Global Partnership on Output-Based Aid (GPOBA)

Funds, designs, demonstrates, and documents output-based aid (OBA) approaches to improve delivery of basic infrastructure and social services to the poor in developing countries.

The World Bank works with the following international institutions to improve the coordination of aid policies and practices in countries, at the regional level and at the global level:

Multilateral Development Banks

Multilateral Development Banks are institutions that provide financial support and professional advice for economic and social development activities in developing countries. The term Multilateral Development Banks (MDBs) typically refers to the World Bank Group and these four Regional Development Banks:

These banks are characterized by a broad membership, including both borrowing developing countries and developed donor countries, and not limited to member countries from the region of a regional development bank. Each bank has its own independent legal and operational status, but with a similar mandate and a considerable number of joint owners, the MDBs maintain a high level of cooperation.

Multilateral Financial Institutions

Several other banks and funds that lend to developing countries are also identified as multilateral development institutions, and are often grouped together as other Multilateral Financial Institutions (MFIs). They differ from the MDBs in that they have a narrower ownership/membership structure and they focus on special sectors or activities. Among these are:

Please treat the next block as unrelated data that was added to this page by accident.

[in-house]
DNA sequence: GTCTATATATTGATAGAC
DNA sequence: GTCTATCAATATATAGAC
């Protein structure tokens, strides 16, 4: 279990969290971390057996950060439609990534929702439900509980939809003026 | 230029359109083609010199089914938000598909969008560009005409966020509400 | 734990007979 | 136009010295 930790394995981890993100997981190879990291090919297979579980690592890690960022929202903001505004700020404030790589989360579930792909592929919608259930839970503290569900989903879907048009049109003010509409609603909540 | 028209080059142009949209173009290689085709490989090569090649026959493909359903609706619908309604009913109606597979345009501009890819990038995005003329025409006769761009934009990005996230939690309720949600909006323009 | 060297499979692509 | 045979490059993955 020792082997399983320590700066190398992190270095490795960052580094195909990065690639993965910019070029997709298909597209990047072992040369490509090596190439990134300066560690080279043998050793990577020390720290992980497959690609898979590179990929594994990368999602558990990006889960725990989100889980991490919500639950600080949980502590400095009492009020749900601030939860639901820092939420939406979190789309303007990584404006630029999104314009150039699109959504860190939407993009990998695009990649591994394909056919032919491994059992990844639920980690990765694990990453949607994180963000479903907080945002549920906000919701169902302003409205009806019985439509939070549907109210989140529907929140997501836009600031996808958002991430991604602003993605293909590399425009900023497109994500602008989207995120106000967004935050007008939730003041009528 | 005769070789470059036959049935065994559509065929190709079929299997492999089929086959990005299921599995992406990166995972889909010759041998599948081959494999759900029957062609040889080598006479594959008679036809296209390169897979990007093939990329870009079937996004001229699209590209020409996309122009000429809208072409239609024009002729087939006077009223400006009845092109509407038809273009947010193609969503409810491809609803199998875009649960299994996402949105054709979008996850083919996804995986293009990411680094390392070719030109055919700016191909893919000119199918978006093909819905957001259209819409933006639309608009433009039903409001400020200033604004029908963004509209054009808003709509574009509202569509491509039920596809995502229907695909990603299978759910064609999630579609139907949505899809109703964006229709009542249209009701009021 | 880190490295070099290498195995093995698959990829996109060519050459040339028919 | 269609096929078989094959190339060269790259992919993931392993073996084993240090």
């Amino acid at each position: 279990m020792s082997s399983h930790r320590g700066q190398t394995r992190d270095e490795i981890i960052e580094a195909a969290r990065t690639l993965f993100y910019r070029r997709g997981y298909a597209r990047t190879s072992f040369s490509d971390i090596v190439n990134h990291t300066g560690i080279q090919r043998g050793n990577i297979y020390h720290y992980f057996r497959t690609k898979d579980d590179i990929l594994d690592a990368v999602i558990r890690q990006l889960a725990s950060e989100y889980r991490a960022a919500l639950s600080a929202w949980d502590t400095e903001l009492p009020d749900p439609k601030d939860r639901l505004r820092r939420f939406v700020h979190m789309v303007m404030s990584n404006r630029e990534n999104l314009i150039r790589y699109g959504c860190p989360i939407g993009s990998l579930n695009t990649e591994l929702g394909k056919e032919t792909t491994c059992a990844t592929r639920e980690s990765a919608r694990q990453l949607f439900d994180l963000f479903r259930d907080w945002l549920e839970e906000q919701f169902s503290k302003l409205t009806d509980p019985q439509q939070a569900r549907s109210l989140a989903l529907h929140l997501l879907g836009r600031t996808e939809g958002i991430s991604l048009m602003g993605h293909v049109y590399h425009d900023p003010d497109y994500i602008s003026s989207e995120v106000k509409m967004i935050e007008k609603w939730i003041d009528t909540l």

Sub-Regional Banks

A number of Sub-Regional Banks, established for development purposes, are also classified as multilateral banks, as they are owned by a group of countries (typically borrowing members and not donors). Among these are banks such as Corporacion Andina de FomentoCaribbean Development BankCentral American Bank for Economic IntegrationEast African Development Bank and West African Development Bank.

Aid Coordination Groups

The World Bank Group works in partnership with the development agencies of individual countries to better coordinate aid and to more effectively achieve development goals. Work is coordinated by various committees and consultations that take place throughout the year. See theComprehensive Development Framework for more information on the Bank's work with aid coordination groups, some of which are listed here:

Over the years, the World Bank has collaborated with the United Nations in nearly every region and sector, deepening this engagement since the adoption of the Millennium Development Goals (MDGs) by the international community.

© UN Photo

This strategic relationship liaises through the Bank's offices in New York and Geneva, in a proactive and forward-looking manner, coordinating positions as necessary with a Bank-wide network of managers and staff engaged in UN matters.

The World Bank office in New York focuses on three different levels:

This substantive diplomatic dialogue assures and promotes the strengthening and cooperation on development issues of mutual concern, including key thematic areas: fragile states, climate change and human development issues.

The New York office also represents Bank management in key UN meetings and forges strategic alliances while providing intelligence to the Bank’s staff; assists with the interaction between senior Bank managers and high-level UN officials, and facilitates participation in UN events, conferences, roundtables and summits.

Our work is to ensure the Bank’s position as a key advocate for development in the UN setting, the accuracy of its views included in the UN agenda, and also the correct understanding of the UN policies and operations and their incorporation, when appropriate, into the work of the Bank in support of development.

For more information about the World Bank's office in Geneva please visit the website.